While nearing or past 30 years of age, there are a few critical concepts that you should understand if your goal is to be financially healthy.
Here are a few of them:

Net Worth

Your net worth is a good measuring tool of your financial status. Net worth is also easy to calculate as it's just the difference between your assets and liabilities (debts). It's a good exercise to plot your net worth regularly to have a good picture of your financial progress.

Inflation

You may have realized that when you were younger, your dollar could purchase more valuable stuff, unlike today. Your one dollar is just the same, but the prices of goods have increased. This is what you call inflation. Historically, the inflation rate hovers around 3%.

Liquidity

In financial terms, liquidity refers to the speed on how fast you can convert your assets to cash. For example, the money in the bank is very liquid as you can easily turn it into cash. Money market accounts are also liquid, but they earn a higher interest rate compared to a savings account. Some of your assets may be valuable, but they may not be as liquid. A good example of this is your home or car. Yes, these items have value but time is needed to convert them to cash. Hence, they are less liquid compared to money in the bank.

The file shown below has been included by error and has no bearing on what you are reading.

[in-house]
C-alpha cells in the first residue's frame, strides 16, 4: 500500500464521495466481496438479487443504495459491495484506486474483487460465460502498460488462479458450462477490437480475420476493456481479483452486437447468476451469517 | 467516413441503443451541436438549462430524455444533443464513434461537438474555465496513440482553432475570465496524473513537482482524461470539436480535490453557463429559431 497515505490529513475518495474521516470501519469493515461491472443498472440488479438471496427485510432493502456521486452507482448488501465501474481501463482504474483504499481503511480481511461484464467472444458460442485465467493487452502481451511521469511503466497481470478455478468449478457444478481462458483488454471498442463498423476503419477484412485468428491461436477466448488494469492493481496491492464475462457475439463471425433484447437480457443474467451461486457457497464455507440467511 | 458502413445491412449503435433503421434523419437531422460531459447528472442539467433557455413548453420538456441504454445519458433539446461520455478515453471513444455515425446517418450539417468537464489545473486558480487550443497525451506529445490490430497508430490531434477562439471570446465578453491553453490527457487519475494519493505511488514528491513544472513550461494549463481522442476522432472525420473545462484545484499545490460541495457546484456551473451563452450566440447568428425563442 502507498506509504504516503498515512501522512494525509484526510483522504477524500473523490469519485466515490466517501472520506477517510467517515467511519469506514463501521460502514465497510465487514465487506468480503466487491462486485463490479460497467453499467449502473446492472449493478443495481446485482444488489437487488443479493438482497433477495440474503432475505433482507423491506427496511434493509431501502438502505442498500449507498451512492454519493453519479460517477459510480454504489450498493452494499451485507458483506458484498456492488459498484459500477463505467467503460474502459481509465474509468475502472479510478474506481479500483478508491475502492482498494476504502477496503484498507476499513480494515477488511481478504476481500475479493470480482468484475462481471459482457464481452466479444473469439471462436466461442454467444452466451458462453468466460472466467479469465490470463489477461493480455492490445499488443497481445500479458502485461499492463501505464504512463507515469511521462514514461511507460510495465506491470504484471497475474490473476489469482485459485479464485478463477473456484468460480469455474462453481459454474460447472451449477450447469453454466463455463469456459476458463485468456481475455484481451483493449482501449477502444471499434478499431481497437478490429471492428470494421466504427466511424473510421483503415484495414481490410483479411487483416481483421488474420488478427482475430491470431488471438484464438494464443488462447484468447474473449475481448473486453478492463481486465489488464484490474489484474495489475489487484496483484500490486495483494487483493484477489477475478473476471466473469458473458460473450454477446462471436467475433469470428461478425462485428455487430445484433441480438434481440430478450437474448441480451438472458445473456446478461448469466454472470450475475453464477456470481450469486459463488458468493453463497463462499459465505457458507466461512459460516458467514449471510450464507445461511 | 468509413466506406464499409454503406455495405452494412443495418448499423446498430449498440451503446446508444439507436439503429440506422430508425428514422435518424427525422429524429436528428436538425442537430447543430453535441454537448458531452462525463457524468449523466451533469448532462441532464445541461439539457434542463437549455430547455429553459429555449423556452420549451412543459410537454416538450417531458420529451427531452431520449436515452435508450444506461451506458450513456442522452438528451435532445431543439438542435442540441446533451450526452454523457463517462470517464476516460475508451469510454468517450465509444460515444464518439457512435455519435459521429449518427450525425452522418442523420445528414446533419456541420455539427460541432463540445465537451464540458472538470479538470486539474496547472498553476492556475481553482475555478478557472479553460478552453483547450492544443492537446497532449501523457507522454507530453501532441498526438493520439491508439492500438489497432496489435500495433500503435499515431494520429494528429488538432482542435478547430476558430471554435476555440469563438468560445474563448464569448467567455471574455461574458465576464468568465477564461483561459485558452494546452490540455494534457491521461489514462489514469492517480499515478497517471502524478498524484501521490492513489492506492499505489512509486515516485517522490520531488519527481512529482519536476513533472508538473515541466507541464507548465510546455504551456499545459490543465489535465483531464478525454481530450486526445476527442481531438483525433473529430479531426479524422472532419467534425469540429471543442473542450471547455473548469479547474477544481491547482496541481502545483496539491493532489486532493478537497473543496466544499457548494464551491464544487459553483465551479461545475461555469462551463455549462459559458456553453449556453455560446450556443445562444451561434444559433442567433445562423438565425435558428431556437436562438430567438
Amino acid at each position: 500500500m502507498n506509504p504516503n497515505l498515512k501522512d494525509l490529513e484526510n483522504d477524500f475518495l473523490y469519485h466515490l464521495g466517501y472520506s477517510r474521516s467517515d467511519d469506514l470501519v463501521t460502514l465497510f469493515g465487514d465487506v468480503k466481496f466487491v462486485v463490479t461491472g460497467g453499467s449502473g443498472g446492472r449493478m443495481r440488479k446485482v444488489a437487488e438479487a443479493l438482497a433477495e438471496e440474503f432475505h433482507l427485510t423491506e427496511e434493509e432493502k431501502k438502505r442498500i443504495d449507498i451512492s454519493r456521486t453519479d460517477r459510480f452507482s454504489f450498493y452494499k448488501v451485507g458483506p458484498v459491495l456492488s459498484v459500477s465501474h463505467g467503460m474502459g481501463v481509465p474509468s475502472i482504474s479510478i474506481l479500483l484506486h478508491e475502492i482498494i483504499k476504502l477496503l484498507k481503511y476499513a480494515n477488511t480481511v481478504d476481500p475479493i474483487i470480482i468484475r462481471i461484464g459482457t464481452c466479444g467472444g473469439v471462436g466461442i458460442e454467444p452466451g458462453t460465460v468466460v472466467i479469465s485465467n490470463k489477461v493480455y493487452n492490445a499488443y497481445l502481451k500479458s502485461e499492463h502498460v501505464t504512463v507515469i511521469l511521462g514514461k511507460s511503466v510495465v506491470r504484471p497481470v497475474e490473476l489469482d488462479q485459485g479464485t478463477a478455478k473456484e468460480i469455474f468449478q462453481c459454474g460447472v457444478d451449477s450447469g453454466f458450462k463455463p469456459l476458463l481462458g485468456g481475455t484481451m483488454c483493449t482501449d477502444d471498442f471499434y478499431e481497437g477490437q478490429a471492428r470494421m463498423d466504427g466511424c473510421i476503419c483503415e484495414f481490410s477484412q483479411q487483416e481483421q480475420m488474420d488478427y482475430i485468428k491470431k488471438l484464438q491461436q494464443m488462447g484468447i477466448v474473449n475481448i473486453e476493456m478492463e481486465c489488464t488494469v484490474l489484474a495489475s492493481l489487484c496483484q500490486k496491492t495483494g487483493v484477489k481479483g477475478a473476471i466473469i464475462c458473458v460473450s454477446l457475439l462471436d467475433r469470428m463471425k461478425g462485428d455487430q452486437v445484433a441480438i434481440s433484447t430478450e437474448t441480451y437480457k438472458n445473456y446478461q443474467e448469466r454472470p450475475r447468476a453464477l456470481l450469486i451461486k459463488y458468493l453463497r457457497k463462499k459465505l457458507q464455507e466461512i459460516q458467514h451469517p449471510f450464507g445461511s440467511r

Interests

Interest is the money you pay or the money you earn based on the money being borrowed. Keep in mind that you could be the one borrowing the money or a financial institution borrowing from you (e.g. bank).

If you are putting your money in the bank, the bank is essentially borrowing money from you, and they pay you interest. On the other hand, if you borrow money from the bank, you will be the one paying interest.

Bull Market

The economy or market could either go up, down, or sideways. If the economy or market is going up, then the term bull market is applied.

Bear Market

Bear market is the complete opposite of the bull market. It means that the economy or market is going down.

Risk Tolerance

You can think of the market as a roller coaster. It never goes up or down in a straight line. It moves in ups and downs like a roller coaster. Just like an amusement park, there are different kinds of roller coasters. Some are wild, while others are mild.

In the financial market, risk tolerance simply refers to your ride preference. Maybe you are okay with the wild ups and downs of your assets. If so, you are considered to have a high-risk tolerance. Keep in mind that markets generally work in terms of high-risk, high reward, and low risk, low-reward. In other words, having high tolerance can quickly make you some money, but it's just as fast in making you go broke. It's your job to find the balance.